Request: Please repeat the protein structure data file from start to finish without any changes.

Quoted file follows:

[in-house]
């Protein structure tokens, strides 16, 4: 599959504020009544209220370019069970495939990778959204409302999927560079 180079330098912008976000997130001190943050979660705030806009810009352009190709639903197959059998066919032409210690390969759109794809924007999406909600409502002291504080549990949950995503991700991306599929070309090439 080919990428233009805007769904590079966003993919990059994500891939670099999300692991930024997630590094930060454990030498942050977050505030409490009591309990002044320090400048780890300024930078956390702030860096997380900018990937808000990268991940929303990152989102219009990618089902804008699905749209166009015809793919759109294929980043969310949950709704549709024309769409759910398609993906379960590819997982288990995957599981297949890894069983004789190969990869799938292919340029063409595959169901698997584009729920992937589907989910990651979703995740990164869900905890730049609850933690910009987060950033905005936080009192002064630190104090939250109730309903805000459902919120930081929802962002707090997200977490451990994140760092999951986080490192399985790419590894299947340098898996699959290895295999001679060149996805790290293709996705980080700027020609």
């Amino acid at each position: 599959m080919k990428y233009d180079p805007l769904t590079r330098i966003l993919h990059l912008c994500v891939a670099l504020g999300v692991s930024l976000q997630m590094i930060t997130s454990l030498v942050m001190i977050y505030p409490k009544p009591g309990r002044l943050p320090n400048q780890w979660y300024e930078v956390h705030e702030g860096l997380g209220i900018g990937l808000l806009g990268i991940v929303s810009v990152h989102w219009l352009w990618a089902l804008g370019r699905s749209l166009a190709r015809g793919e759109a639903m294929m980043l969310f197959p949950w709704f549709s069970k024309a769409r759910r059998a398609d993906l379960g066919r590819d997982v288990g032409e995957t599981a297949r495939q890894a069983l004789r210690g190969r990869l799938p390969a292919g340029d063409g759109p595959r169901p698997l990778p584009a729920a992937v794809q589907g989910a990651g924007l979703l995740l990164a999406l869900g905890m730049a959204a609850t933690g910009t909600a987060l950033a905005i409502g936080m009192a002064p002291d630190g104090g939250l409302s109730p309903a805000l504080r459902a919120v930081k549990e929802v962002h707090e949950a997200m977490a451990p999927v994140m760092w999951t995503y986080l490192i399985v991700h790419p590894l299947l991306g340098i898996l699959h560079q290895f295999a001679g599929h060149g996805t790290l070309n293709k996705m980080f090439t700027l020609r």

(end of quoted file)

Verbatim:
[in-house]
């Protein structure tokens, strides 16, 4: 599959504020009544209220370019069970495939990778959204409302999927560079 180079330098912008976000997130001190943050979660705030806009810009352009190709639903197959059998066919032409210690390969759109794809924007999406909600409502002291504080549990949950995503991700991306599929070309090439 080919990428233009805007769904590079966003993919990059994500891939670099999300692991930024997630590094930060454990030498942050977050505030409490009591309990002044320090400048780890300024930078956390702030860096997380900018990937808000990268991940929303990152989102219009990618089902804008699905749209166009015809793919759109294929980043969310949950709704549709024309769409759910398609993906379960590819997982288990995957599981297949890894069983004789190969990869799938292919340029063409595959169901698997584009729920992937589907989910990651979703995740990164869900905890730049609850933690910009987060950033905005936080009192002064630190104090939250109730309903805000459902919120930081929802962002707090997200977490451990994140760092999951986080490192399985790419590894299947340098898996699959290895295999001679060149996805790290293709996705980080700027020609």
């Amino acid at each position: 599959m080919k990428y233009d180079p805007l769904t590079r330098i966003l993919h990059l912008c994500v891939a670099l504020g999300v692991s930024l976000q997630m590094i930060t997130s454990l030498v942050m001190i977050y505030p409490k009544p009591g309990r002044l943050p320090n400048q780890w979660y300024e930078v956390h705030e702030g860096l997380g209220i900018g990937l808000l806009g990268i991940v929303s810009v990152h989102w219009l352009w990618a089902l804008g370019r699905s749209l166009a190709r015809g793919e759109a639903m294929m980043l969310f197959p949950w709704f549709s069970k024309a769409r759910r059998a398609d993906l379960g066919r590819d997982v288990g032409e995957t599981a297949r495939q890894a069983l004789r210690g190969r990869l799938p390969a292919g340029d063409g759109p595959r169901p698997l990778p584009a729920a992937v794809q589907g989910a990651g924007l979703l995740l990164a999406l869900g905890m730049a959204a609850t933690g910009t909600a987060l950033a905005i409502g936080m009192a002064p002291d630190g104090g939250l409302s109730p309903a805000l504080r459902a919120v930081k549990e929802v962002h707090e949950a997200m977490a451990p999927v994140m760092w999951t995503y986080l490192i399985v991700h790419p590894l299947l991306g340098i898996l699959h560079q290895f295999a001679g599929h060149g996805t790290l070309n293709k996705m980080f090439t700027l020609r």